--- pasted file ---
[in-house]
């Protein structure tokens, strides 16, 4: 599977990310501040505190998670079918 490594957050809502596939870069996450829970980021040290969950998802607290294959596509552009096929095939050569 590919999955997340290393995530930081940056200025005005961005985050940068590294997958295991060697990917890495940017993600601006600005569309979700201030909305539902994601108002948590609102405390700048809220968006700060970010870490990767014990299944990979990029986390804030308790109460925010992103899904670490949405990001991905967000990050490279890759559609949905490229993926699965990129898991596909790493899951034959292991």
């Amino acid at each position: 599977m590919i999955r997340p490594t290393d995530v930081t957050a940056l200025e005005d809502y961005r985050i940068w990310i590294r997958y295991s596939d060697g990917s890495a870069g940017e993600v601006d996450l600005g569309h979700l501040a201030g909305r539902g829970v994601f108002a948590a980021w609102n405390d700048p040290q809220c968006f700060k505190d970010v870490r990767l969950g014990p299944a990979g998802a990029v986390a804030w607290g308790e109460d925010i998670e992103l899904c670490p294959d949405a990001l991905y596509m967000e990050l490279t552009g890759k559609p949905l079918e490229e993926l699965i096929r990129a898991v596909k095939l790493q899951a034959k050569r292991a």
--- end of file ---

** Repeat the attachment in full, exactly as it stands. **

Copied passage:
[in-house]
């Protein structure tokens, strides 16, 4: 599977990310501040505190998670079918 490594957050809502596939870069996450829970980021040290969950998802607290294959596509552009096929095939050569 590919999955997340290393995530930081940056200025005005961005985050940068590294997958295991060697990917890495940017993600601006600005569309979700201030909305539902994601108002948590609102405390700048809220968006700060970010870490990767014990299944990979990029986390804030308790109460925010992103899904670490949405990001991905967000990050490279890759559609949905490229993926699965990129898991596909790493899951034959292991």
């Amino acid at each position: 599977m590919i999955r997340p490594t290393d995530v930081t957050a940056l200025e005005d809502y961005r985050i940068w990310i590294r997958y295991s596939d060697g990917s890495a870069g940017e993600v601006d996450l600005g569309h979700l501040a201030g909305r539902g829970v994601f108002a948590a980021w609102n405390d700048p040290q809220c968006f700060k505190d970010v870490r990767l969950g014990p299944a990979g998802a990029v986390a804030w607290g308790e109460d925010i998670e992103l899904c670490p294959d949405a990001l991905y596509m967000e990050l490279t552009g890759k559609p949905l079918e490229e993926l699965i096929r990129a898991v596909k095939l790493q899951a034959k050569r292991a």